I am enjoying my journey here, absolutely. There is beauty to be found in everything I think (and this sounds very Anne of the Green Gables but it is true) as long as you keep your eyes open to it 🙂

      • Raccoons are called “raton-laveurs” (washing ratty) in French. Glad you could “go into” the painting.
        And yes, I think you will love the journey. I’d never heard of Anne of the green Gables. Sounds very Enid Blyton. 🙂
        Always keep your eyes open. (And look up)

      • Anne of the Green Gables is a gem. I can read it even now and love it. The author is L.M. Montgomery, a Canadian, who based Anne’s story in Prince Edward Island.
        I like the French denomination for raccoons 🙂

      • There are those books that mark your childhood and can be read over and over again. Planning to re-read three men in a boat soon.
        Yeah. Raton laveur is kinda cute.
        Bon week-end

    • Thank you Gilles. Ma mère a peint tellement de choses, qu’il me manque des murs… 😉
      And the portrait is… excellent. It jumped at me from a shop at the corner of the Rue de Seine. (I have another on hold… future post) A bientôt et bonne soirée.

  1. wonderful, wonderful, wonderful as the man said years before I was born….lovely images, your mother is a great artist, love the camels, and the raccoon story is too funny…they can be brutal little beasts….dinosaurs….hmmmm…..I think some days we could all be included in that description, that is if my joints some days tell the tale….maybe we should all send pics to you for the dinosaur selfies 🙂 great piece Brian and you and that dog….too cute for words ❤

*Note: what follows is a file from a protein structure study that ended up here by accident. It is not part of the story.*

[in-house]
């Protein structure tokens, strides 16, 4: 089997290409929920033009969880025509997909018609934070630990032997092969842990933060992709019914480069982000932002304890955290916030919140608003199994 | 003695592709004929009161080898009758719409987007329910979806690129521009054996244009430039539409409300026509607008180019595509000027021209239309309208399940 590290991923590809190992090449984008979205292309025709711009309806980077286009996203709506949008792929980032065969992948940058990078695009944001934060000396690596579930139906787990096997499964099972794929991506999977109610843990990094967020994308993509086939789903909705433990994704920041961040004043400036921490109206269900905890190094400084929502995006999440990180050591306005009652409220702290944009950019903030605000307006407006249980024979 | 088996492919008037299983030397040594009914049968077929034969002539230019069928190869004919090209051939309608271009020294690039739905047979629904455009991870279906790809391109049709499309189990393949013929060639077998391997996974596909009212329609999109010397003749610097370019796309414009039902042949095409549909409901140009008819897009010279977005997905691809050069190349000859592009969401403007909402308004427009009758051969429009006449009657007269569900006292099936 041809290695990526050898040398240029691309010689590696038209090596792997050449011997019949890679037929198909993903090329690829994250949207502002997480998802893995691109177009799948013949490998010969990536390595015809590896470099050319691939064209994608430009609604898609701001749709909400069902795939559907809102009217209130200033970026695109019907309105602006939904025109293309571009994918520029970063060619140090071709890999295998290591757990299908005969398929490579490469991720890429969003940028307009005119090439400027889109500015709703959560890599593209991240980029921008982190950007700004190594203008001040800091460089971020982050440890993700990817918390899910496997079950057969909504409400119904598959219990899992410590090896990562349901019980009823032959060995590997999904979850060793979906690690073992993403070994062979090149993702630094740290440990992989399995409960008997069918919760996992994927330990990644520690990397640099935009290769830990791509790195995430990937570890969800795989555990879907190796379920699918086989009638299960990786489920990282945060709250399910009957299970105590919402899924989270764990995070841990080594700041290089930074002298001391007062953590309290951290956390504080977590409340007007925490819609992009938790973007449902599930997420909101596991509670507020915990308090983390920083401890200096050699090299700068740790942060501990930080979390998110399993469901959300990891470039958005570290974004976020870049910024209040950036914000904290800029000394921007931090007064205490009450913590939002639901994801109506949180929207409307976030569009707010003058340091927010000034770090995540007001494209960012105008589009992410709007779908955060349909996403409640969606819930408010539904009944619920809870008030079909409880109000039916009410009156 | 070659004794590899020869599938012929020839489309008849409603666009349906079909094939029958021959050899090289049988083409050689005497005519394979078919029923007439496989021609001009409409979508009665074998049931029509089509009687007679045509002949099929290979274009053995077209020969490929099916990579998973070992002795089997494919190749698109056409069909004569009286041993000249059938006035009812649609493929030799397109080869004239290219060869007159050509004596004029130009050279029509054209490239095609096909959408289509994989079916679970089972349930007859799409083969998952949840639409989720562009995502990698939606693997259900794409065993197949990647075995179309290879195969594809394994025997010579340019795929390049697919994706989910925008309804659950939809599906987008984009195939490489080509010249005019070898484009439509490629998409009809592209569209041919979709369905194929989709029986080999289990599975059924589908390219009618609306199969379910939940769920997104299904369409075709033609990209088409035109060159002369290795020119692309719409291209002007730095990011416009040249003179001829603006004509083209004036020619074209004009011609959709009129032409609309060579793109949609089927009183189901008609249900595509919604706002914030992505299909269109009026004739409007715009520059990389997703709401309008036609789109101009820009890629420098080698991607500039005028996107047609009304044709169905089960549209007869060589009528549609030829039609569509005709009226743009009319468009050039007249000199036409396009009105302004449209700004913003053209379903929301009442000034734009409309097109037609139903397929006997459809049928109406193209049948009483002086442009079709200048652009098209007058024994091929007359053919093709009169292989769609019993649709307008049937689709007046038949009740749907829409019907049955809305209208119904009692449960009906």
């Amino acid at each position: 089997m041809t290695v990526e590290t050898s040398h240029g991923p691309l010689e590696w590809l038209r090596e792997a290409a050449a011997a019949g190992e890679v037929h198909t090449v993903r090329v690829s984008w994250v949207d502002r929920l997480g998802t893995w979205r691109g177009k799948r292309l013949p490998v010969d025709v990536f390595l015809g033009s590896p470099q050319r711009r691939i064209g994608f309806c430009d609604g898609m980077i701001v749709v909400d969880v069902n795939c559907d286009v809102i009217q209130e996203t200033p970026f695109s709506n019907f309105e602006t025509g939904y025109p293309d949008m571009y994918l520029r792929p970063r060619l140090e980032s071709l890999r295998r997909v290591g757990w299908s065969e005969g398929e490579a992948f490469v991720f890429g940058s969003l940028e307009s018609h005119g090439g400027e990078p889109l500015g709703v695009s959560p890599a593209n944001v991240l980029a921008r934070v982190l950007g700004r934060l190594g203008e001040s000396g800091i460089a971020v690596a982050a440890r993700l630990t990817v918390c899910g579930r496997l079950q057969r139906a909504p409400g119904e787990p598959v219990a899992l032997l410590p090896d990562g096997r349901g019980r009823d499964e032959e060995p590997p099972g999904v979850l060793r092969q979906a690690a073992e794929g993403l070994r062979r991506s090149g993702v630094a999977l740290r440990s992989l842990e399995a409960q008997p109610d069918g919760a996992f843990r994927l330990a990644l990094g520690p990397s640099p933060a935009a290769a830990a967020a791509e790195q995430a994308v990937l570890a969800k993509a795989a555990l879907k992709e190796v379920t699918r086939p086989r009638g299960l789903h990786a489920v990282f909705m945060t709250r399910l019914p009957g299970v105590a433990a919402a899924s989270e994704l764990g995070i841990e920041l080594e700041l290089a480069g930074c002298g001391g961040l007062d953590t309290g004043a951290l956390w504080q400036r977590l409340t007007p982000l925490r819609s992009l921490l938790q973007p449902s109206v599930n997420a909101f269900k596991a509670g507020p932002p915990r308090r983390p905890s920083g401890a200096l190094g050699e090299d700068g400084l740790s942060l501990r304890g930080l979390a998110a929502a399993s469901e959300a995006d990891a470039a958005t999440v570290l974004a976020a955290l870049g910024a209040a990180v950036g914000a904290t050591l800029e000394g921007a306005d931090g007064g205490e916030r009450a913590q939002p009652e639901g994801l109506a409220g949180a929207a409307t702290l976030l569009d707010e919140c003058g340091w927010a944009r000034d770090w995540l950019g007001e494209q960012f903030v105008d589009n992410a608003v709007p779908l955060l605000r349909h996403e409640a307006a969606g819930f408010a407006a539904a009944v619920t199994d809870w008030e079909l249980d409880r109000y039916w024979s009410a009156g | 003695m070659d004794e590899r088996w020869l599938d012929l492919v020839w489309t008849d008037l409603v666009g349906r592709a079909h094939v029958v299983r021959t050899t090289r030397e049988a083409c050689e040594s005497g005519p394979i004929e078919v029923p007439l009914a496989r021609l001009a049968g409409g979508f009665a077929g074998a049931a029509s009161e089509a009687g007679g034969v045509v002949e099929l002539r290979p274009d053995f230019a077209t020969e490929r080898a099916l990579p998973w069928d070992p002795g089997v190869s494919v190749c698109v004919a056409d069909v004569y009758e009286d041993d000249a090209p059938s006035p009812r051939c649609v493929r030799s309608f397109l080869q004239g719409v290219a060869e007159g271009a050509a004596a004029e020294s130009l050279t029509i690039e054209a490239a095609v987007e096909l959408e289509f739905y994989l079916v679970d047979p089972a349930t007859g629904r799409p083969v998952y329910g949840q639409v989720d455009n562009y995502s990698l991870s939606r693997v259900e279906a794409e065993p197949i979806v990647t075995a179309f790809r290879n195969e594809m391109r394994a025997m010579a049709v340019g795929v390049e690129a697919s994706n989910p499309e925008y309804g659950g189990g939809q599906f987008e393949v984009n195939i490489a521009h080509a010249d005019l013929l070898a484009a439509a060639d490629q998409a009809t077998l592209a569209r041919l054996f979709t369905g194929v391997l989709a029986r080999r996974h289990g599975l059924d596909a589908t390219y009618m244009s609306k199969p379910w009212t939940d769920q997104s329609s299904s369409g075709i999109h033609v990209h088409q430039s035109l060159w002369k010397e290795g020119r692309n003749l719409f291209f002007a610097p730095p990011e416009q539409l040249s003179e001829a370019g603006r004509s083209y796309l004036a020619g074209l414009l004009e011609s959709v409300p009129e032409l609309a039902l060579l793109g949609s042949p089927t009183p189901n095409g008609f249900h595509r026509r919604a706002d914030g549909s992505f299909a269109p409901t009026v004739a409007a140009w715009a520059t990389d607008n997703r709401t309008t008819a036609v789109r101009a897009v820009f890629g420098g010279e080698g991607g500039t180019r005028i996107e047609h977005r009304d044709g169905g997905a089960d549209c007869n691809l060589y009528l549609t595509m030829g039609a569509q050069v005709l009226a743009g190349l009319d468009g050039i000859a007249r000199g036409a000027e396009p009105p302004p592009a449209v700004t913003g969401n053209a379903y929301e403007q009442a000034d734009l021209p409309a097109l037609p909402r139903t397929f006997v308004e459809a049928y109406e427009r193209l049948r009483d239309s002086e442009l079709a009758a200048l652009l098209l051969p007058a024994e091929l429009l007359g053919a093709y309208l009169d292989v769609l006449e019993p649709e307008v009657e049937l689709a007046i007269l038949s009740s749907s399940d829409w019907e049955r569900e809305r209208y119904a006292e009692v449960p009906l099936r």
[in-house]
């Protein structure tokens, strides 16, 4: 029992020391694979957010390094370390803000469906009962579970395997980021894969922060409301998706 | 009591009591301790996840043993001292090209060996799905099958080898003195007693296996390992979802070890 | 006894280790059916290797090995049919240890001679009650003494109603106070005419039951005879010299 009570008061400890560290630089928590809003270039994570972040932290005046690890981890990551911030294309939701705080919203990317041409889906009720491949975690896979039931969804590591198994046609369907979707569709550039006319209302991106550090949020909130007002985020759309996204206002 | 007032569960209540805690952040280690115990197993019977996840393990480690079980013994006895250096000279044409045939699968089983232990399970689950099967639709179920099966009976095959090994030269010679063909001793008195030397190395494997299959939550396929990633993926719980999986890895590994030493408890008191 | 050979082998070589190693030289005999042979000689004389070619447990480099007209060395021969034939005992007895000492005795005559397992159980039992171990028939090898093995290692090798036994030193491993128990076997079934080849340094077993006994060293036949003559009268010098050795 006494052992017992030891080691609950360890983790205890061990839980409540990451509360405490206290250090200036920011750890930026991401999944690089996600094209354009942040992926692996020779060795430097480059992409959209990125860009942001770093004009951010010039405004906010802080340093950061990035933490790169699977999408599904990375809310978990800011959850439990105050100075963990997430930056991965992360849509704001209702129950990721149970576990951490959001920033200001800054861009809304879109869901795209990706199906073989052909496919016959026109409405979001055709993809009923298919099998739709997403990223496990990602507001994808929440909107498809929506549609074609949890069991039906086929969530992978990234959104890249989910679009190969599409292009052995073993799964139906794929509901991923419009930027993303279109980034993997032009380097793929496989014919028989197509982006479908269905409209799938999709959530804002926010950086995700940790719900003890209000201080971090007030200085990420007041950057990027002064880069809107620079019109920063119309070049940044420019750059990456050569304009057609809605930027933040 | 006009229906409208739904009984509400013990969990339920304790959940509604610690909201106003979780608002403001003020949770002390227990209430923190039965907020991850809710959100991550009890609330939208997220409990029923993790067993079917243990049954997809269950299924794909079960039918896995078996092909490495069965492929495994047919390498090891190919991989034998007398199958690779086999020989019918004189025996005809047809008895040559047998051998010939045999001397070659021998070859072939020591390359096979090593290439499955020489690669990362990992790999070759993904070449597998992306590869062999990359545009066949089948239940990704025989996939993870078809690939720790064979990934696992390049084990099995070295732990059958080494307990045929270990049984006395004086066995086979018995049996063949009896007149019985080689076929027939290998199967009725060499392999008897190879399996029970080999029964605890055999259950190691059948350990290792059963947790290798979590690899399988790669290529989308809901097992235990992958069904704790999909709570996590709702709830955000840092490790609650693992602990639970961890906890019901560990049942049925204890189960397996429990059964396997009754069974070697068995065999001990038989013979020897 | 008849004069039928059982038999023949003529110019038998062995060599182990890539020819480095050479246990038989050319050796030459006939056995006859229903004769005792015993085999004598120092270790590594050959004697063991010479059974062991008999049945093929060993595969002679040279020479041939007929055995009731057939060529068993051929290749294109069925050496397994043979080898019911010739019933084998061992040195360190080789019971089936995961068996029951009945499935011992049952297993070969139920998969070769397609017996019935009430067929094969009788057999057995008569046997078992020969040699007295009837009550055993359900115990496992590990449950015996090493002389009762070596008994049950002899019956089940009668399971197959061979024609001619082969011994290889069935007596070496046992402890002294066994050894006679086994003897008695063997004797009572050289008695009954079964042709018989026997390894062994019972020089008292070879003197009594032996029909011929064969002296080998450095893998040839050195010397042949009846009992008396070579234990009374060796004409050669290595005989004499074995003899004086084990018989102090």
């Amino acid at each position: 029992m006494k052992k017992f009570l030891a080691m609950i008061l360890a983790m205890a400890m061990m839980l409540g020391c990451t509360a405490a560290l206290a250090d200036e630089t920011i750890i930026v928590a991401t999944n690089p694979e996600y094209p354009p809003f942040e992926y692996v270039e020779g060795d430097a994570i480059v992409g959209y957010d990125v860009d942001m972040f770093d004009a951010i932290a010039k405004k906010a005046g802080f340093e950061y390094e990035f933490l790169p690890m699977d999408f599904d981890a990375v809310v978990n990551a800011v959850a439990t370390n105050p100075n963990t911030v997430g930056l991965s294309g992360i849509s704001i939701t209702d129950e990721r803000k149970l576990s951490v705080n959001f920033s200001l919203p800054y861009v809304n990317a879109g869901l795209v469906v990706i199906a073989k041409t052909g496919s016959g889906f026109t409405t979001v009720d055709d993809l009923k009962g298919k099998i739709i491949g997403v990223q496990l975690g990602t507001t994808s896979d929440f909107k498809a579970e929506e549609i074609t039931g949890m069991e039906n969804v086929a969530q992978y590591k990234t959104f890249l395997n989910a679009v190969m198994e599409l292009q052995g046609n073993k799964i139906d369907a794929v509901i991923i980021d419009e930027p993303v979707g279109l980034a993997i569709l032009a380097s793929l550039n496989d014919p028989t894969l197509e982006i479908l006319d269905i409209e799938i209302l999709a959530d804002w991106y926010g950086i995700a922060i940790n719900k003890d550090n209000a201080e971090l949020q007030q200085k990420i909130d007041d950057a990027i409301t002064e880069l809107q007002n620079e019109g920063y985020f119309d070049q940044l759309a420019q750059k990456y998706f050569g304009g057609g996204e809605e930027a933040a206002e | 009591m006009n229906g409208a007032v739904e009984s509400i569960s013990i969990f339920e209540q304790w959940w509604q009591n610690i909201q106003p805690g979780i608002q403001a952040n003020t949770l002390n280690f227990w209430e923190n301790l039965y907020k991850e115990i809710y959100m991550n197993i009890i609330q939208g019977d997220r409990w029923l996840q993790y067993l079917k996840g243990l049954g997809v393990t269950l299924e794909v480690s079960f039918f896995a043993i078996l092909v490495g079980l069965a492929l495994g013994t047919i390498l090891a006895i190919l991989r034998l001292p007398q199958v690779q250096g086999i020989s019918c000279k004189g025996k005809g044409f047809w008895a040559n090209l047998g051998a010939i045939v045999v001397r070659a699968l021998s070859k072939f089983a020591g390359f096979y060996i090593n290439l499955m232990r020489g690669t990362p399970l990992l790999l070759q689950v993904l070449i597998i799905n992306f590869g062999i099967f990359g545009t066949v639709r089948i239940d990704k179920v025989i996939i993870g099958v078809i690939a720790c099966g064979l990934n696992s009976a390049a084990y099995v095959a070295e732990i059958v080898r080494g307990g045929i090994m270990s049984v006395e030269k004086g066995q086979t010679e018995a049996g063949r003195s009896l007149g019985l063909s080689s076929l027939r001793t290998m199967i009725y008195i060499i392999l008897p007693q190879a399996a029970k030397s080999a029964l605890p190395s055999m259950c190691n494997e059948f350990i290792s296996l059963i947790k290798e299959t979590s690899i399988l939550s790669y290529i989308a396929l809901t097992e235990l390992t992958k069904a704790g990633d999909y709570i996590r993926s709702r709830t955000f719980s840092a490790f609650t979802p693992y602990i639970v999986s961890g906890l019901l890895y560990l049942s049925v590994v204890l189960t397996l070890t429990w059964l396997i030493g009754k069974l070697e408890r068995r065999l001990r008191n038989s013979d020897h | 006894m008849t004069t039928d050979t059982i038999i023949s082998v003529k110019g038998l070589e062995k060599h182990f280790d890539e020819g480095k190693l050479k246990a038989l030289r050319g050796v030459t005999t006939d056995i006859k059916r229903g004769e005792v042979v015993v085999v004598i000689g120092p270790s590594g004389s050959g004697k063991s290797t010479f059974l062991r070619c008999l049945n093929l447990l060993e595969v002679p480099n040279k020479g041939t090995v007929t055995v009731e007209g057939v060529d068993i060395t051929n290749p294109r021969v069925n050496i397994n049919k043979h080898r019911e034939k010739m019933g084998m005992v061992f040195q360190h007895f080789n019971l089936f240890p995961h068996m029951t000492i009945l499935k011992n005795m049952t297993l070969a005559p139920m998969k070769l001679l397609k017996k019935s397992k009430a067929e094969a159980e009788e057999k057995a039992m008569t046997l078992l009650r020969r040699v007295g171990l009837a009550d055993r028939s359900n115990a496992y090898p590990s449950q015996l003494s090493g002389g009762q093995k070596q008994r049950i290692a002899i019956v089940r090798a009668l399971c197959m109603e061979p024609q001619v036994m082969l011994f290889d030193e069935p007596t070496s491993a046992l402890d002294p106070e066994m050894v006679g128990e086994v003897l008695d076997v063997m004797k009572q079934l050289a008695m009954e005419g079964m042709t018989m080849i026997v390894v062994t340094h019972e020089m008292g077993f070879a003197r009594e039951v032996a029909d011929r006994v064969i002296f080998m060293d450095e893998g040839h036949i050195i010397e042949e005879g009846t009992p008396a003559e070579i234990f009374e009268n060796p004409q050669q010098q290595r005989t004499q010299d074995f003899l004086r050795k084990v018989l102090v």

• Thank you Janet. I actually have a movie of those camel drivers that she took. And that place had some mirage. (Need to digitalize all that) and yes it is on a wall in the Library… 🙂 (I was very pleased to organize a proper library/study in the new house with 98% of my books. (The remaining 2% are in the corridor; didn’t fit) Have a lovely week-end Janet

    • Rabies? Absolutely. But then the guy was a Biology Doctoral candidate and knew his stuff. And even half stunned in the corridor, we were told to keep a distance. Which is basically what one has to do with all wild animals… (Reminds me I have to write a story about a snake…)
      Ye be good naw… 😉

  2. Adieu, cher Brieuc, I cannot accept that much imbecility at WordPress who practically locked me out of the regular log in. It’s been a pleasure meeting you, reading your stories, taking those space-time trips and all. My regards to you and the family. Take care!

    • You might be right. I was – almost – sure I’d taken this shot in Florence 2-3 years ago. But… we also went to San Giminiano en route to Sienna. So it is possible that it is the same mural… Il mundo é piccolo…

    • Thank you Patti. I’m trying to think of other “types” of post. (Renewal anxiety?) Just did another – different – one for when you have a minute. Take care my friend.

  3. Wonderful collection Brian. Your mother’s painting captures the magic of the desert! That three headed Ganesha is a first. The delight on your face in the last image is priceless 🙂

    • Thank you Madhu. yes, it is very “accurate” painting. I have 8mm films of the very same scene. It is quite alike. Those are places you can see the heat.
      And I yes, I was quite happy to see our old dog, we had to give her up because we were going back to Africa. And we visited her new “owners”. 🙂